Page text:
Feb/12

22

Agent Tian

Thoughts on Buying apps in China?

This comic illustrates what happend to me when I really wanted to buy an app on my parent’s ipad when I was in China.

While in Australia you only need to type in your visa card details, the way the iTune’s App Store currently works in China can take ages – especially in my case where I don’t have a fixed phone number attached to my bank account, therefore I have to go to the bank to change my phone number while bringing my ID with me. The thing is, these banks in China will normally require your phone number so when you are paying for something that costs more than 200 yuan, they will send you a random password to confirm that you are the owner of the card and you are the one that’s making the transaction.

Here is a translated page of a tutorial on how to charge your apple ID in China – if something requires a tutorial, it already kinda tells you how troublesome it is, right? http://translate.google.com/translate?hl=en&sl=auto&tl=en&u=http%3A%2F%2Fw2v.wistone.com%2Fpay_help%2Fappstore_rmb_help.html

Also, people in online forums are complaining about that after their bank got charged, it took more than a day for the money to be applied to their account.

So, if you want to buy a 6 yuan app in China, the only way to do it is that you need to pay 50 yuan (equals to 10 small bowls of noodles in China!!) in advance while going through all these banking details ( roughly 10~20 mins),  then wait for a day to have the money applied to your account, and only then can you get the 6 yuan app you wanted! At the same time, buying a free app would take only a couple of seconds to type in your password. Which one would you choose? I happened to be the group that just gives up on the paid apps and just get the free ones. I believe most people would do the same thing.

I’ve also tried to gift an app from my Australian account – but guess what, after I spent the money and tried to get the app from the Chinese account, I found that the gift code is only to be used within Australia. XO

You might want to know why Apple has made the payment system so troublesome for the Chinese market – but I guess they were trying their best. In the previous system, people had to pay Apple via American credit cards only (as they charge American dollars), so that there were a lot of American credit card owners who had their cards stolen and illegally used by Chinese consumers who didn’t know that they are using these cards illegally (well, some of them know but not everyone). The thing is, there are a lot of online shops on Taobao.com (China’s biggest trading website) where people can pay these online merchants to get an Apple ID with a American credit card attached to it.  Once the illegal use of the Apple ID has been reported, Apple would freeze that account and return the money to the credit card owner in America. However, the result is that lot of transactions that the app developers have worked so hard for are fake. *shattered dev hearts* Therefore Apple has recently changed their payment system in China and allow the Chinese to pay for apps using RMB – however, like you saw, it’s pretty troublesome.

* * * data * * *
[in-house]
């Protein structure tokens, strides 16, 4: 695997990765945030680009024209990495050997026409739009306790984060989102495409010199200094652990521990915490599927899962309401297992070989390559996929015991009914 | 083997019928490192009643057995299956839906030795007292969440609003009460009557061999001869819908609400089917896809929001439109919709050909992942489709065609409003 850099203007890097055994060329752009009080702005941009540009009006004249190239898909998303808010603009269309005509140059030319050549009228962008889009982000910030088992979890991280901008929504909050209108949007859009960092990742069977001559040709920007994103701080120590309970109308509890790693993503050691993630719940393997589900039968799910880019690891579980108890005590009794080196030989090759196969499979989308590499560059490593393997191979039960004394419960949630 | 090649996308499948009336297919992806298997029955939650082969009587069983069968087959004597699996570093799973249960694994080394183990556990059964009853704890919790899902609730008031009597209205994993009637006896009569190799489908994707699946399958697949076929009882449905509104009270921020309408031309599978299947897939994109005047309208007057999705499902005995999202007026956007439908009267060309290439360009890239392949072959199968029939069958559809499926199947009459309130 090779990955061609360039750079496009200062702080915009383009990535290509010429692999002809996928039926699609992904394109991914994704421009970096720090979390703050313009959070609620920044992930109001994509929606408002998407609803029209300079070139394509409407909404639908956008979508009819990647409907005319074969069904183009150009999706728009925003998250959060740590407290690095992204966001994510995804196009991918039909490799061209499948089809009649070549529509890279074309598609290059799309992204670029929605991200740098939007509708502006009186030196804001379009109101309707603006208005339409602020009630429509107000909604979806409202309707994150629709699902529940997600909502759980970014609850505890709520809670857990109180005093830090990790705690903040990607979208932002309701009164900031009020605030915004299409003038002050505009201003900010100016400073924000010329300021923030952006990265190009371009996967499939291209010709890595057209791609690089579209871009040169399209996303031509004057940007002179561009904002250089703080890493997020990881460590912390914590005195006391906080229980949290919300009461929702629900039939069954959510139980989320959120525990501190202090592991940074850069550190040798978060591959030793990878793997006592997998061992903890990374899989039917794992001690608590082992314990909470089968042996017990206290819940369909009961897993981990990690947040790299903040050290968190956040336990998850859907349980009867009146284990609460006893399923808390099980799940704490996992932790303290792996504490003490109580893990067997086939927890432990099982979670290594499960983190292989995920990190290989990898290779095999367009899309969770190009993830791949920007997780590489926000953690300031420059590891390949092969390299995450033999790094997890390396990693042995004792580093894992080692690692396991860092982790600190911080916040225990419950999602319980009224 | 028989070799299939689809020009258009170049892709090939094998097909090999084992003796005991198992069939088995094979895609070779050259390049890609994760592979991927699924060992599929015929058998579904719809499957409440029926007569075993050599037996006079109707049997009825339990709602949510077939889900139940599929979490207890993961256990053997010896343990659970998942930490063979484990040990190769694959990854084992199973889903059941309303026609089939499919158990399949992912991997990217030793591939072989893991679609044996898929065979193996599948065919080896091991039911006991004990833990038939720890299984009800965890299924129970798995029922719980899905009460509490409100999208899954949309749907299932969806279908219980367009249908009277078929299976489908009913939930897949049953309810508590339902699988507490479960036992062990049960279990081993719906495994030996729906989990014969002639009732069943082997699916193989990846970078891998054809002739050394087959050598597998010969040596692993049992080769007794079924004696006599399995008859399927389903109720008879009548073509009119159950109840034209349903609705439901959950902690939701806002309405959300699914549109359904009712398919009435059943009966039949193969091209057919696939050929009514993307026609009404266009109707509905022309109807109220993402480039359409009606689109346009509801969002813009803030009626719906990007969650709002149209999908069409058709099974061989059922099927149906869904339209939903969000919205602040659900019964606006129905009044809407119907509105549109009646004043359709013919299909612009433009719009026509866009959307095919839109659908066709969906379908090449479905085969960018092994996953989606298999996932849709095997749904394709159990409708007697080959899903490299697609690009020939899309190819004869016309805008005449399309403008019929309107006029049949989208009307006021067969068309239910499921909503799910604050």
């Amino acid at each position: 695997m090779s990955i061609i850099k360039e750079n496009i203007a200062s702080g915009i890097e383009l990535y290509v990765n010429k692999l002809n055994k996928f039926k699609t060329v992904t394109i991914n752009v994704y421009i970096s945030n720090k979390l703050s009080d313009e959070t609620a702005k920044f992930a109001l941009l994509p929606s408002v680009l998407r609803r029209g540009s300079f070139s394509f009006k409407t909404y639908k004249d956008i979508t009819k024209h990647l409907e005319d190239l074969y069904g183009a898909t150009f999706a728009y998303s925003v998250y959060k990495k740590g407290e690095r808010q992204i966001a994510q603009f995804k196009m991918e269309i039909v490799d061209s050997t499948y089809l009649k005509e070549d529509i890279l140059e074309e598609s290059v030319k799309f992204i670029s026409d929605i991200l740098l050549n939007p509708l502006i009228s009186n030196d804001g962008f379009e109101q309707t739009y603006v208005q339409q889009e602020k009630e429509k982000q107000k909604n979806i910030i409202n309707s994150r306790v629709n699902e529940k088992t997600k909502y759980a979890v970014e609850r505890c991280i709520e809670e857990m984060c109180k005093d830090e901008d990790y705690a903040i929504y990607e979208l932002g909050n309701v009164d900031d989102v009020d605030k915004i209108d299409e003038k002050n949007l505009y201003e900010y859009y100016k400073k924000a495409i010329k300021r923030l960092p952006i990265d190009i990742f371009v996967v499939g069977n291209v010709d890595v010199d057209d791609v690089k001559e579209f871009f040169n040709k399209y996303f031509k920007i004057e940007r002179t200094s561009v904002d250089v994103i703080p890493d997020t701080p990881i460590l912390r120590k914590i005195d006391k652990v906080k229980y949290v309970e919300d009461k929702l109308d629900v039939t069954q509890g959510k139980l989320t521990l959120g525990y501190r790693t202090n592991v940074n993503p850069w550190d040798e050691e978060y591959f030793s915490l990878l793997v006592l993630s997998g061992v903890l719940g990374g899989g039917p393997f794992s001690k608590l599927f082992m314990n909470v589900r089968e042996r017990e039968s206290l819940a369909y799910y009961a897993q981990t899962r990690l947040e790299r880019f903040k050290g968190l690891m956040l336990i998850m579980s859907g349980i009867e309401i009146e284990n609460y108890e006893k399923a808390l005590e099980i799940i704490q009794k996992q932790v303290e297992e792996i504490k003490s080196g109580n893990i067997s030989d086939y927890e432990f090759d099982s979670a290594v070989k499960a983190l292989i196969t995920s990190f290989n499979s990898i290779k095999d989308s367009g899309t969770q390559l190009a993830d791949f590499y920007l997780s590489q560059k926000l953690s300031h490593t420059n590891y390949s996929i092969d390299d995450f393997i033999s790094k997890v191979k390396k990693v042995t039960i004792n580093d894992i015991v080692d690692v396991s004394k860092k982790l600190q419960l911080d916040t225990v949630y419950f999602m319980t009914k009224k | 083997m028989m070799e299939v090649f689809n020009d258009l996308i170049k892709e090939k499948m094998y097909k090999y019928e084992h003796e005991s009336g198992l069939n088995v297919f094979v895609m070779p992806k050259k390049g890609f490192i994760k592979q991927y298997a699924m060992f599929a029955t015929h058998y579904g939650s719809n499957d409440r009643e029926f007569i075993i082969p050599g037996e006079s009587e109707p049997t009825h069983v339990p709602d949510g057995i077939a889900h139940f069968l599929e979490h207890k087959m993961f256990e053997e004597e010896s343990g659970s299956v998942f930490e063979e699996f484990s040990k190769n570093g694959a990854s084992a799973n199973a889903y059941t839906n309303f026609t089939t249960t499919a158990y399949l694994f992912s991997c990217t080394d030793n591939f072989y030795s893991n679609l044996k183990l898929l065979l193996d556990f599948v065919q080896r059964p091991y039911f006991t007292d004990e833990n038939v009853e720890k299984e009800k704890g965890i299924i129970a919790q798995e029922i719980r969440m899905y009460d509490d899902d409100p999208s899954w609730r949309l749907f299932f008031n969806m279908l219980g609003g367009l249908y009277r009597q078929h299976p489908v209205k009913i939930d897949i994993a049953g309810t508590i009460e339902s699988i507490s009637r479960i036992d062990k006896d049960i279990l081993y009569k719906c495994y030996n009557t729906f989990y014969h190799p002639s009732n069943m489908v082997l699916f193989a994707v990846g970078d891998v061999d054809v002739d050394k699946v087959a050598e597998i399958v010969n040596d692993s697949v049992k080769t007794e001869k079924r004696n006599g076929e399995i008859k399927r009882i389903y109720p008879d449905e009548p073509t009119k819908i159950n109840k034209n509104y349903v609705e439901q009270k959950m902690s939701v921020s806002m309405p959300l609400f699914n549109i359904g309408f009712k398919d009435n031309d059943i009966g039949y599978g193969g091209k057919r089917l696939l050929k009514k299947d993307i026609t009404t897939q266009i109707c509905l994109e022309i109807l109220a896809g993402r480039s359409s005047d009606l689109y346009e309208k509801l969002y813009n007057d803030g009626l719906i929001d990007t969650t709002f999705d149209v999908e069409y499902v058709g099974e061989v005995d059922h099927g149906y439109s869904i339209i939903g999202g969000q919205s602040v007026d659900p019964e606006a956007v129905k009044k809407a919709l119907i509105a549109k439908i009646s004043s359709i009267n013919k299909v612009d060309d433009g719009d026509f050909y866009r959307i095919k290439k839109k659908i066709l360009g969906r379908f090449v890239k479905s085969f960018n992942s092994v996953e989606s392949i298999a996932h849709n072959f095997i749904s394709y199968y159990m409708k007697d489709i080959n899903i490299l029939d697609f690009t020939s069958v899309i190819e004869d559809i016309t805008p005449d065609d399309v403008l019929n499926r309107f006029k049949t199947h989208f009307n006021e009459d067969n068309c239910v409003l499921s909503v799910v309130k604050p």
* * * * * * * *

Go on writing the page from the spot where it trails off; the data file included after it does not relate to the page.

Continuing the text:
Contrary to popular opinion, it is actually not all that uncommon for Chinese consumers to pay for virtual content. In fact, the free-to-play style MMORPG have earned A LOT in China. People could spend more than 100,000 yuan (roughly AUS$17,000) on a sword in a popular MMORPG and it’s not that unusual. These super rich and hard-core players just want to show off their wealth by owning that sword and walk around in the virtual world. On the other hand, a recent research has found that in China 95% of young females reject buying pirated products – and that’s quite true, because of ‘vanity’. How? Well, let’s use a conversation as an example.

Girl A carries a new bag to work.

Girl B: ‘Ah! you have a new LV bag! It looks great!’

Girl A: ‘I got it from Hongkong, it’s really expensive but I got it with a discount.’

Girl B: ‘OMG!’ looking at the bag inside-out.

A few days later.

Girl B and Girl C are going shopping.

Girl B:’You know Girl A? She bought a fake LV bag and tried to pretend that it was real. Disgusting!’

Eventually everyone knows that Girl A once used a fake LV bag and Girl A never wants to use it again.

This kind of psychology would also work on these girl’s phones, even though it’s not that much similar. At the same time, some of the girls might not even know what jailbreak means but they just get it as the other people recommended them to do so. If these girls think that jailbreaking their iPhone equals to using a fake LV bag, then at least among girls, the chance of people jailbreaking their phone will be reduced. It is quite sad for me that it seems playing on people’s vanity is the best way to make profit from Chinese, but I can’t do anything about it – the simple reason is just that there are way too many rich people in China, while there are also a lot of poor people.

 

 

 

 

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